The vicious blood “sport” of dogfighting is still thriving underground, despite the public outrage that followed the Michael Vick case. The HSUS estimates more than 40,000 people participate in organized dogfighting in the U.S., and hundreds of thousands more take part in impromptu street dogfighting. Blood thirsty Hip hop stars, drug dealers, wealthy gamblers, gang leaders attend and big money is made. The Humane Society of the United States (HSUS) is committed to rescuing the dogs and bringing their offensive owners to justice. They offer a reward of up to $5,000 for information leading to the arrest and conviction of anyone involved in dogfighting. Your name, telephone number and personal information will be kept private.
One of the biggest dogfighting busts ever in the United States proved how important insider information is in cracking animal-fighting cases. Federal authorities used information provided by tipsters to make their case against dogfighters in six states and take custody of more than 450 alleged fighting dogs.
If you suspect someone is fighting dogs call 911 and 1-877-TIP-HSUS.
If you find dog fighters on Instagram, Facebook, Twitter or any social media platform, DO NOT ENGAGE with them. Engaging with them lets them know you know what they are doing and could cause them to remove their page. By removing their page they are removing vital evidence. Evidence is what is needed in order to have them investigated and an investigation is what is needed in order to have them arrested. AND… they have to be arrested in order to be convicted.
Take screen shots of their accounts and gather as much information as possible on them. If you can find their whereabouts, report them to their local authorities 1-877-TIP-HSUS. All tips leading to an arrest or conviction will get up to a $5000 reward, so the more information you can provide, the better.
Remember to stay safe, but if you are able to video tape, take photos, or gather other important evidence, that is also helpful. Some of the country’s biggest busts have been made because of private tips.
It is important to remember to be patient and diligent. If you call and something isn’t done immediately, do not give up. Keep calling, keep reporting. Tell others to do the same. You may be the only chance these voiceless victims have.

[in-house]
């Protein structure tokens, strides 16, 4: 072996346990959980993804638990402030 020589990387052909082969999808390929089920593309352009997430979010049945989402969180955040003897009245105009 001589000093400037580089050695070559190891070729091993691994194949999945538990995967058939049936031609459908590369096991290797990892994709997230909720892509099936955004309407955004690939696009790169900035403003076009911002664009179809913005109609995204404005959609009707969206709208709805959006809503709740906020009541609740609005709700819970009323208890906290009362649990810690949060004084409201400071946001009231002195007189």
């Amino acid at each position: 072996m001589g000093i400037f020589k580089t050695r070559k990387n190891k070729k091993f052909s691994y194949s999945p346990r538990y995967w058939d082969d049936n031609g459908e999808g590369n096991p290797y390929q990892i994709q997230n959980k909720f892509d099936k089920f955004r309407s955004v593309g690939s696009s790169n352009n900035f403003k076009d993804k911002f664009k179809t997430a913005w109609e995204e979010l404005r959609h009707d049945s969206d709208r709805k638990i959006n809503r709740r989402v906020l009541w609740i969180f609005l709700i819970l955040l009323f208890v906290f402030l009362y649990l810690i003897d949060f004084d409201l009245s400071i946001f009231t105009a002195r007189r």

Although the number of calls fluctuates from week to week (news coverage of a large animal fighting bust often spurs an influx of calls), the types of calls vary—coming from both rural and urban areas, motivated either by a desire to collect reward money or a genuine concern for animal welfare, or both. They can be generally sorted into three categories:
- Citizens concerned about a single neglected and/or injured-looking pit bull-type dog
- Citizens concerned about suspicious activities at a residence where a large number of chained or kenneled pit bull-type dogs are kept
- Citizens with an inside lead on an already notorious dogfighter or cockfighter
How to spot signs of dogfighting in your community:
- An inordinate number of pit bull-type dogs being kept in one location, especially multiple dogs who are chained and seem unsocialized
- Dogs with scars on their faces, front legs, and stifle area (hind end and thighs)
- Dogfighting training equipment such as treadmills used to build dogs' endurance, "break sticks" used to pry apart the jaws of dogs locked in battle, tires or "springpoles" (usually a large spring with rope attached to either end) hanging from tree limbs, or unusual foot traffic coming and going from a location at odd hour
REPORT IT AND GET A REWARD IF IT LEADS TO A CONVICTION
If you have information about a potentially animal fighting operation it is better to report it whether or not you are sure.
Here are the steps to take:
Call your local police department or animal control agency. Give them as many details as you can about the suspected animal fighting operation. You do not need to give your name to law enforcement to report your information. Tell the law enforcement agency about The HSUS's reward program.
You can also call HSUS's animal fighting tip line at 877-TIP-HSUS with information about possible animal fighting activity.
Note: In order to qualify for the rewards program, this must be an open case. Additionally, law enforcement officers (including ACOs and humane officers) are not eligible for the HSUS's rewards program.
Get a letter from law enforcement. If the suspected animal fighter is convicted, ask the law enforcement agency involved in the case to write a letter to The HSUS. The letter should state that your tip helped lead to the arrest and prosecution. The letter should be mailed, faxed, or emailed to:
Established in August of 2008 by writer, artist Dianne V. Lawrence, The Neighborhood News covers the events, people, history, politics and historic architecture of communities throughout the Mid-City and West Adams area in Los Angeles Council District 10.